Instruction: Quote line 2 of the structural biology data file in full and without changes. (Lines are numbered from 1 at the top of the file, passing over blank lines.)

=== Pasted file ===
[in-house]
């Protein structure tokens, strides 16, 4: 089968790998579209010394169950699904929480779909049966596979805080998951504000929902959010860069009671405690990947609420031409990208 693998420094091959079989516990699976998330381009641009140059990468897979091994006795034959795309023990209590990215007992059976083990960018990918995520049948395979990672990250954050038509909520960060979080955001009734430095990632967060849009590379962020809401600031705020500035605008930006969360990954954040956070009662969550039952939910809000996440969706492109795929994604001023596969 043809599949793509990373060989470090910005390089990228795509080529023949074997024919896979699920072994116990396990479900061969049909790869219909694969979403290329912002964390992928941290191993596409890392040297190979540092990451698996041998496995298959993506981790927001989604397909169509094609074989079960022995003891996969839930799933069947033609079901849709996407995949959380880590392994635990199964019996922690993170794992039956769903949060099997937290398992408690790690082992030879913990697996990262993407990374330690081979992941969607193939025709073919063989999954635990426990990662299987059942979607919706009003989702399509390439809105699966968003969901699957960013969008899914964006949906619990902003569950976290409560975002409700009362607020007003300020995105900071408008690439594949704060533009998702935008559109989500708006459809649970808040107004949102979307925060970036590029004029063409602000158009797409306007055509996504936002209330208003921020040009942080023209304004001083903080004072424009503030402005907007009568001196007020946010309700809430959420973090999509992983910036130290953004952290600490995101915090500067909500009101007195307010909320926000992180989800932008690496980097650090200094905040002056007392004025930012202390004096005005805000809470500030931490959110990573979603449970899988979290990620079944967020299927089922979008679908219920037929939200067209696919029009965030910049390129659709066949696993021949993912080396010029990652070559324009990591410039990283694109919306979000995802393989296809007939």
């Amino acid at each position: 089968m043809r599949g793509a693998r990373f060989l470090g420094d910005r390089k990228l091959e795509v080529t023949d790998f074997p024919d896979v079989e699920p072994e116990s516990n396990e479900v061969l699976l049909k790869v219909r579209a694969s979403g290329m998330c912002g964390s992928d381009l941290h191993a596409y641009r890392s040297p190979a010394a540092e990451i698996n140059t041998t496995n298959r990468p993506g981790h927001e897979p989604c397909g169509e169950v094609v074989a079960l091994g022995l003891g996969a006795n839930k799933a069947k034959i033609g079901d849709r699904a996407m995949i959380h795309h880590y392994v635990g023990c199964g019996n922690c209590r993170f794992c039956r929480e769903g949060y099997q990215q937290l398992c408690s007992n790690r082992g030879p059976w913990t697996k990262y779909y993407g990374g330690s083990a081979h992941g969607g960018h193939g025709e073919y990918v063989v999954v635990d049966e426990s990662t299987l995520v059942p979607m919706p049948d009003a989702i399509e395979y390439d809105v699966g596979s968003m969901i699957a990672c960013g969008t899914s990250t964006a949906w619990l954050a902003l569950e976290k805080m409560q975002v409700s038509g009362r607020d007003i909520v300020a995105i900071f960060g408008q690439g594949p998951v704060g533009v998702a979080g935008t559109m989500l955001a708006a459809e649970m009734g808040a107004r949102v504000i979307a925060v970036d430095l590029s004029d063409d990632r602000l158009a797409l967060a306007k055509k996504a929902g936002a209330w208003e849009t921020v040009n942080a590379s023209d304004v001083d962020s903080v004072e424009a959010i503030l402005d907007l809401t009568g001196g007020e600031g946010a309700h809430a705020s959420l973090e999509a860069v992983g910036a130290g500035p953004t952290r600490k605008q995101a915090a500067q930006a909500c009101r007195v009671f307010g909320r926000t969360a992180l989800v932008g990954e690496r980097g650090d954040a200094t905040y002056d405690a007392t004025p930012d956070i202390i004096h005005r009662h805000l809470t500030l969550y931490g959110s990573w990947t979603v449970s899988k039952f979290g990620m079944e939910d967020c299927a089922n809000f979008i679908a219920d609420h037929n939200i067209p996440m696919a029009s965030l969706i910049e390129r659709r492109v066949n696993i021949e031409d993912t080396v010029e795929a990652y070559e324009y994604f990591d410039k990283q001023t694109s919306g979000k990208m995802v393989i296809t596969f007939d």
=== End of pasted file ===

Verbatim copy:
């Protein structure tokens, strides 16, 4: 089968790998579209010394169950699904929480779909049966596979805080998951504000929902959010860069009671405690990947609420031409990208 693998420094091959079989516990699976998330381009641009140059990468897979091994006795034959795309023990209590990215007992059976083990960018990918995520049948395979990672990250954050038509909520960060979080955001009734430095990632967060849009590379962020809401600031705020500035605008930006969360990954954040956070009662969550039952939910809000996440969706492109795929994604001023596969 043809599949793509990373060989470090910005390089990228795509080529023949074997024919896979699920072994116990396990479900061969049909790869219909694969979403290329912002964390992928941290191993596409890392040297190979540092990451698996041998496995298959993506981790927001989604397909169509094609074989079960022995003891996969839930799933069947033609079901849709996407995949959380880590392994635990199964019996922690993170794992039956769903949060099997937290398992408690790690082992030879913990697996990262993407990374330690081979992941969607193939025709073919063989999954635990426990990662299987059942979607919706009003989702399509390439809105699966968003969901699957960013969008899914964006949906619990902003569950976290409560975002409700009362607020007003300020995105900071408008690439594949704060533009998702935008559109989500708006459809649970808040107004949102979307925060970036590029004029063409602000158009797409306007055509996504936002209330208003921020040009942080023209304004001083903080004072424009503030402005907007009568001196007020946010309700809430959420973090999509992983910036130290953004952290600490995101915090500067909500009101007195307010909320926000992180989800932008690496980097650090200094905040002056007392004025930012202390004096005005805000809470500030931490959110990573979603449970899988979290990620079944967020299927089922979008679908219920037929939200067209696919029009965030910049390129659709066949696993021949993912080396010029990652070559324009990591410039990283694109919306979000995802393989296809007939």